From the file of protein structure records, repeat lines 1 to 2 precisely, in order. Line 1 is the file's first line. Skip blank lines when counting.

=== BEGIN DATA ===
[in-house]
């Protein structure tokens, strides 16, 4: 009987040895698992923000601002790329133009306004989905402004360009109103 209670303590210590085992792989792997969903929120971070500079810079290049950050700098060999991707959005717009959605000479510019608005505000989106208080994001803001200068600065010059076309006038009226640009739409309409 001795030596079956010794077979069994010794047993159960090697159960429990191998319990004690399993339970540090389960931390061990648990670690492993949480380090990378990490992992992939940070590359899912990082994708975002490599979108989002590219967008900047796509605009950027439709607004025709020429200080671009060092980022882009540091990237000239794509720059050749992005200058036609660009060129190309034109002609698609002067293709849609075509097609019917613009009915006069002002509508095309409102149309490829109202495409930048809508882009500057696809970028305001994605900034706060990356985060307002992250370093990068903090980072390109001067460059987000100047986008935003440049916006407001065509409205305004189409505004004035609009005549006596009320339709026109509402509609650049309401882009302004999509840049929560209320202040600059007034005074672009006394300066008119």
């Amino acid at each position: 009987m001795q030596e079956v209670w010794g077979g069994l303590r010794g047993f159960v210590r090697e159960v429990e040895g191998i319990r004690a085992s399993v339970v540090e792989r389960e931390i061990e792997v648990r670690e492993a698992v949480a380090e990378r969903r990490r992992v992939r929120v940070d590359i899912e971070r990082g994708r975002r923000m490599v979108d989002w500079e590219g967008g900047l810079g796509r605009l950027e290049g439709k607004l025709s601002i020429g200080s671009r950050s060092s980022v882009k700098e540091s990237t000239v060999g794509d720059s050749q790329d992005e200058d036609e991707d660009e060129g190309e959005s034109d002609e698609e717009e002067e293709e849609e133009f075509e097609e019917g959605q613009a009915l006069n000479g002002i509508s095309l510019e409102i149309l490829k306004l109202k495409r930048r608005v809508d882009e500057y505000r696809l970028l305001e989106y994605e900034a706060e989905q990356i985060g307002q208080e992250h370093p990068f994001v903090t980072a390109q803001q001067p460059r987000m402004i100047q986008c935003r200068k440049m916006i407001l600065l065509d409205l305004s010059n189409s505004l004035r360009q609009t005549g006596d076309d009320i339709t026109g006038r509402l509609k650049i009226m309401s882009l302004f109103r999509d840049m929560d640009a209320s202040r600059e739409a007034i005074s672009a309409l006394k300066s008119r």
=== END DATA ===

[in-house]
């Protein structure tokens, strides 16, 4: 009987040895698992923000601002790329133009306004989905402004360009109103 209670303590210590085992792989792997969903929120971070500079810079290049950050700098060999991707959005717009959605000479510019608005505000989106208080994001803001200068600065010059076309006038009226640009739409309409 001795030596079956010794077979069994010794047993159960090697159960429990191998319990004690399993339970540090389960931390061990648990670690492993949480380090990378990490992992992939940070590359899912990082994708975002490599979108989002590219967008900047796509605009950027439709607004025709020429200080671009060092980022882009540091990237000239794509720059050749992005200058036609660009060129190309034109002609698609002067293709849609075509097609019917613009009915006069002002509508095309409102149309490829109202495409930048809508882009500057696809970028305001994605900034706060990356985060307002992250370093990068903090980072390109001067460059987000100047986008935003440049916006407001065509409205305004189409505004004035609009005549006596009320339709026109509402509609650049309401882009302004999509840049929560209320202040600059007034005074672009006394300066008119």